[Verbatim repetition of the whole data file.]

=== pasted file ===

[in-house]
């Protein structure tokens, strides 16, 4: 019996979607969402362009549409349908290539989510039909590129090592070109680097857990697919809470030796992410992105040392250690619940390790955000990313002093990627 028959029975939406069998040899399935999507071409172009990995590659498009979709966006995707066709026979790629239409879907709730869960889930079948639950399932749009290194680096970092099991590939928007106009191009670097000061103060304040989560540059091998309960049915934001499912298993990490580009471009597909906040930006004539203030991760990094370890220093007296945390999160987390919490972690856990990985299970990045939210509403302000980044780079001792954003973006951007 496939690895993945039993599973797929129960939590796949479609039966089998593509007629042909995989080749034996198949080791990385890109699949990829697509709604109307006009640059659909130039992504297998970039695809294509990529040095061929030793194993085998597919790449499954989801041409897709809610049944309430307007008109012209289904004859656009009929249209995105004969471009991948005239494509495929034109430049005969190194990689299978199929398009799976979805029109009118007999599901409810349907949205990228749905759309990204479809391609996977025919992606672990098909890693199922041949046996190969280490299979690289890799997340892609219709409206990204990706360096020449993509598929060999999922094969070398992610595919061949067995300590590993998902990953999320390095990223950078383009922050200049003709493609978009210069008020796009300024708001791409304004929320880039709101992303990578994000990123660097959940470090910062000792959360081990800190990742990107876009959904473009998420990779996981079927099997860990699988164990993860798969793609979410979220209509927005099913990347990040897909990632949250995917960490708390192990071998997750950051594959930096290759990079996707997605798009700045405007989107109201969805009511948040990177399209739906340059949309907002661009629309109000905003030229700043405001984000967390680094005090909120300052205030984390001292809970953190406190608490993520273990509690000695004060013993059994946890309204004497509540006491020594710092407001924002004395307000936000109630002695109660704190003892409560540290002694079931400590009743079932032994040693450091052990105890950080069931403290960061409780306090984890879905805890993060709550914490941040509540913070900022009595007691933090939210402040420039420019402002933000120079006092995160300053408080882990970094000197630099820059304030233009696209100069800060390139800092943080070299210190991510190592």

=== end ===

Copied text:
[in-house]
């Protein structure tokens, strides 16, 4: 019996979607969402362009549409349908290539989510039909590129090592070109680097857990697919809470030796992410992105040392250690619940390790955000990313002093990627 028959029975939406069998040899399935999507071409172009990995590659498009979709966006995707066709026979790629239409879907709730869960889930079948639950399932749009290194680096970092099991590939928007106009191009670097000061103060304040989560540059091998309960049915934001499912298993990490580009471009597909906040930006004539203030991760990094370890220093007296945390999160987390919490972690856990990985299970990045939210509403302000980044780079001792954003973006951007 496939690895993945039993599973797929129960939590796949479609039966089998593509007629042909995989080749034996198949080791990385890109699949990829697509709604109307006009640059659909130039992504297998970039695809294509990529040095061929030793194993085998597919790449499954989801041409897709809610049944309430307007008109012209289904004859656009009929249209995105004969471009991948005239494509495929034109430049005969190194990689299978199929398009799976979805029109009118007999599901409810349907949205990228749905759309990204479809391609996977025919992606672990098909890693199922041949046996190969280490299979690289890799997340892609219709409206990204990706360096020449993509598929060999999922094969070398992610595919061949067995300590590993998902990953999320390095990223950078383009922050200049003709493609978009210069008020796009300024708001791409304004929320880039709101992303990578994000990123660097959940470090910062000792959360081990800190990742990107876009959904473009998420990779996981079927099997860990699988164990993860798969793609979410979220209509927005099913990347990040897909990632949250995917960490708390192990071998997750950051594959930096290759990079996707997605798009700045405007989107109201969805009511948040990177399209739906340059949309907002661009629309109000905003030229700043405001984000967390680094005090909120300052205030984390001292809970953190406190608490993520273990509690000695004060013993059994946890309204004497509540006491020594710092407001924002004395307000936000109630002695109660704190003892409560540290002694079931400590009743079932032994040693450091052990105890950080069931403290960061409780306090984890879905805890993060709550914490941040509540913070900022009595007691933090939210402040420039420019402002933000120079006092995160300053408080882990970094000197630099820059304030233009696209100069800060390139800092943080070299210190991510190592």